Go for something classic and she can use it for all those business trips post college – I know I had to borrow luggage from my dad for those.

          • I absolutely agree with the luggage idea. A good family friend gave me a nice roller board carry-on for my high school graduation gift. 10 years later I still use it constantly. I travel between Chicago and New York weekly for work and silently thank her every time I pack.

      • Along this line…I got a largish high quality duffel that converted to a backpack from my mother’s best friend when I graduated from highschool. It was EagleCreek, something like this:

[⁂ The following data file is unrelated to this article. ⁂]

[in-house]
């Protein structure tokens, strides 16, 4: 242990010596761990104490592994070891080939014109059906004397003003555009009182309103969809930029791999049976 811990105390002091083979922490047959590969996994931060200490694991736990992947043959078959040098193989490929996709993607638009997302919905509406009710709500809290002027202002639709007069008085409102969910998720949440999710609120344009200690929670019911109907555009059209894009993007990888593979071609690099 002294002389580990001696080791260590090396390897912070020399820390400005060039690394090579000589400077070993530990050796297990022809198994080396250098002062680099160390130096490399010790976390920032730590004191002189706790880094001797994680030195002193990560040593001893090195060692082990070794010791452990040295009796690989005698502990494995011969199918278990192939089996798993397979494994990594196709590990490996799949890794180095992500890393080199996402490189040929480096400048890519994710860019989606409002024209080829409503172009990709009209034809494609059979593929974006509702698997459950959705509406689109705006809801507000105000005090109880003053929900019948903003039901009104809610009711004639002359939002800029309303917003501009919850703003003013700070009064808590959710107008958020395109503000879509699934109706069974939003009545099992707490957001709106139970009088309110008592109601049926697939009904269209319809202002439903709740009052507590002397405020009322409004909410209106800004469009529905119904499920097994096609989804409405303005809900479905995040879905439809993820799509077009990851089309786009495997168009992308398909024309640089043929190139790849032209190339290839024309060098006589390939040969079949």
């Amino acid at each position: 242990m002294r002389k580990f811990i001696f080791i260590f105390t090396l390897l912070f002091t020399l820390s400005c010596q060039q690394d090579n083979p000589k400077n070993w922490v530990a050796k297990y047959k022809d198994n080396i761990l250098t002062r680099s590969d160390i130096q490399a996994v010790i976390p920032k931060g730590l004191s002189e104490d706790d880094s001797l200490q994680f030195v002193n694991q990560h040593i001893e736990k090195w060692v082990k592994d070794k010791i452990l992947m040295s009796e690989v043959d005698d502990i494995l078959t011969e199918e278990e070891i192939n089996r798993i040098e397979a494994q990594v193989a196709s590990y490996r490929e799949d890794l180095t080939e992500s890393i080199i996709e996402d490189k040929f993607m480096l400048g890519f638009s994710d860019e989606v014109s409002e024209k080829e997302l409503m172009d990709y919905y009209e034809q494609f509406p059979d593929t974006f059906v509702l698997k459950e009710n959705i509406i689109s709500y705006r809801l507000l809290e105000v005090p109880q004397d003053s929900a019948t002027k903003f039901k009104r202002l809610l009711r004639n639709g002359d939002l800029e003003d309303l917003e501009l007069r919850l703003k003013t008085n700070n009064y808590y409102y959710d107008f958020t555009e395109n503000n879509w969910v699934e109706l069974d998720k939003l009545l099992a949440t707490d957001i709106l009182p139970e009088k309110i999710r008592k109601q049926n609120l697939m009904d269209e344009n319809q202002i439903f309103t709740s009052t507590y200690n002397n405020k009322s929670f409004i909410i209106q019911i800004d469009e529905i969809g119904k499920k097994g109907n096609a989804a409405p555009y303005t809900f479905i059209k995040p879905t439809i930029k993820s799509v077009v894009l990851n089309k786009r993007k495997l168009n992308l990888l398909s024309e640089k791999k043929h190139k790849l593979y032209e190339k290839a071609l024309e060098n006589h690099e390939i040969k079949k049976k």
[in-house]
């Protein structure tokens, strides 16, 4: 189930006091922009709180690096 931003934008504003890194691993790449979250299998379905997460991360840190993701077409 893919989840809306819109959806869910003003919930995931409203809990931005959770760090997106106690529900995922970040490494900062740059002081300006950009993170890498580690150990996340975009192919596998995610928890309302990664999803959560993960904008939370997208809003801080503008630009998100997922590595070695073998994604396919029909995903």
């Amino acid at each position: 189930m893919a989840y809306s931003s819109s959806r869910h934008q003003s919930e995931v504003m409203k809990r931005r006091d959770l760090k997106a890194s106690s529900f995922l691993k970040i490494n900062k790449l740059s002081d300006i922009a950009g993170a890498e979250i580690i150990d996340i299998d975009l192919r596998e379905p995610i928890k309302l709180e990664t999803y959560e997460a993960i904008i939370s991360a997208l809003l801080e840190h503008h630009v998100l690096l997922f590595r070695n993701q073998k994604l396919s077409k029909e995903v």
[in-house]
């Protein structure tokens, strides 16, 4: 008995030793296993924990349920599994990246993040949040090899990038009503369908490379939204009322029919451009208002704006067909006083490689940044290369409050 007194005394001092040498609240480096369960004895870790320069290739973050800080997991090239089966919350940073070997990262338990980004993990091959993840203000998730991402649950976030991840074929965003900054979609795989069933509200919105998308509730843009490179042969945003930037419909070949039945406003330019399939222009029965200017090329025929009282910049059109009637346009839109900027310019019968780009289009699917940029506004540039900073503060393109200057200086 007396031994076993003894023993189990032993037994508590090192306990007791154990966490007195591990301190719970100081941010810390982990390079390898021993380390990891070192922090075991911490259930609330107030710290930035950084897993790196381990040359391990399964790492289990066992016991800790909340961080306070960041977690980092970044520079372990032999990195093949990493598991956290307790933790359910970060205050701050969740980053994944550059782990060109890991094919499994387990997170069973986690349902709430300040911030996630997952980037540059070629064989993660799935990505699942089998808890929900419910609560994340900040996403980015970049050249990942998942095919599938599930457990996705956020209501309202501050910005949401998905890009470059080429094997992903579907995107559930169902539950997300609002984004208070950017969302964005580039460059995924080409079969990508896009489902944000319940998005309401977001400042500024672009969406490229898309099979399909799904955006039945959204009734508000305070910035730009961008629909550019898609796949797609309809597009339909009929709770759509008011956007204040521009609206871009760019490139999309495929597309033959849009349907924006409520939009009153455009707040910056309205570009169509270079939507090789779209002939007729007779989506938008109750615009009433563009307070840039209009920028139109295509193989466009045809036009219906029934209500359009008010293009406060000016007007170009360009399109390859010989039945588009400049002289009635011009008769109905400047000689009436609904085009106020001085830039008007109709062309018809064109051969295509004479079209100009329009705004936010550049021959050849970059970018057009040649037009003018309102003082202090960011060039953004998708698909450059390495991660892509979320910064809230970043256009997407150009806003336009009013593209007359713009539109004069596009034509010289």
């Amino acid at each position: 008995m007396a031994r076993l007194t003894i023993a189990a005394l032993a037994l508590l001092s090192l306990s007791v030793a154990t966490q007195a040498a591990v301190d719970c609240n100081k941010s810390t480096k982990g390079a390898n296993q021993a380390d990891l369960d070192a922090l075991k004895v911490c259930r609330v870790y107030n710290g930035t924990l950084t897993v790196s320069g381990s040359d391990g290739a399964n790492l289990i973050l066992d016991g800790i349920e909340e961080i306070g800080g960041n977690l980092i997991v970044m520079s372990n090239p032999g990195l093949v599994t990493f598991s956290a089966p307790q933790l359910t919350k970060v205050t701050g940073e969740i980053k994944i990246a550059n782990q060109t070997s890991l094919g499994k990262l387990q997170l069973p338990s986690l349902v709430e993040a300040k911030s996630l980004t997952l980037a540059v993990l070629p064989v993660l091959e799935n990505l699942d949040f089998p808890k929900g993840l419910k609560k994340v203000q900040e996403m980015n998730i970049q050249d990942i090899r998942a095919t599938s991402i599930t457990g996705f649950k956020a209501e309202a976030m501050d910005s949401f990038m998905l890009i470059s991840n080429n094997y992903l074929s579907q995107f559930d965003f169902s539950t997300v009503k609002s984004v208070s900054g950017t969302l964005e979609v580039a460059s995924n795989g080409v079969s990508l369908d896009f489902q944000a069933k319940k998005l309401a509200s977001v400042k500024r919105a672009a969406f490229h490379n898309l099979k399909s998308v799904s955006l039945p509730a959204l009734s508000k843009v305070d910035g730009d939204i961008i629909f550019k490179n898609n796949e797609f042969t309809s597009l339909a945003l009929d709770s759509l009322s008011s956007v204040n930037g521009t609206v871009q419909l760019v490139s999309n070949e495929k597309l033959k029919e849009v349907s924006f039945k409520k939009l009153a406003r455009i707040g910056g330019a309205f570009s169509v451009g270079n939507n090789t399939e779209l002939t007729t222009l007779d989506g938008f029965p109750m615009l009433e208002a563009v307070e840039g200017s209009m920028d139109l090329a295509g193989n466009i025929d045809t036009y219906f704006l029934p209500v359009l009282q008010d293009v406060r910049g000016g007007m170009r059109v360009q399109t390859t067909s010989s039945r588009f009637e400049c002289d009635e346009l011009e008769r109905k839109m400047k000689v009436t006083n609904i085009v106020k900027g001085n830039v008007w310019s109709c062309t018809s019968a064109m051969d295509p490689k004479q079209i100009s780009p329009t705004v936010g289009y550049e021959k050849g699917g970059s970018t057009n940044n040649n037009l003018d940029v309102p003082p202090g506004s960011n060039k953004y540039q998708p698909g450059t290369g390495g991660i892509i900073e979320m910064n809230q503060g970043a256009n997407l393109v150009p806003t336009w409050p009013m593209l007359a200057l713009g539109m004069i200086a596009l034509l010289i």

though it was (yikes!) 14 years ago, so not as nice. I still use it today. Used it to travel up and down the East Coast, could carry-on a plane, carry on my back to get on the train, throw in the back of a friend’s car, etc. Found it very helpful as I did not have a car in college. Very useful

    • I got a fantastic leather travel container for my jewelry that I still use 9 years later. Difficult to describe. I know you said she doesn’t wear jewelry, but something travel related might be a good idea, especially if she will be going back and forth between home and school on weekends. Maybe a nice toiletry bag or carry on bag would work. The travel wallet suggestion is great as well. These are definitely things I wouldn’t normally purchase for myself but are excellent additions to life away from home.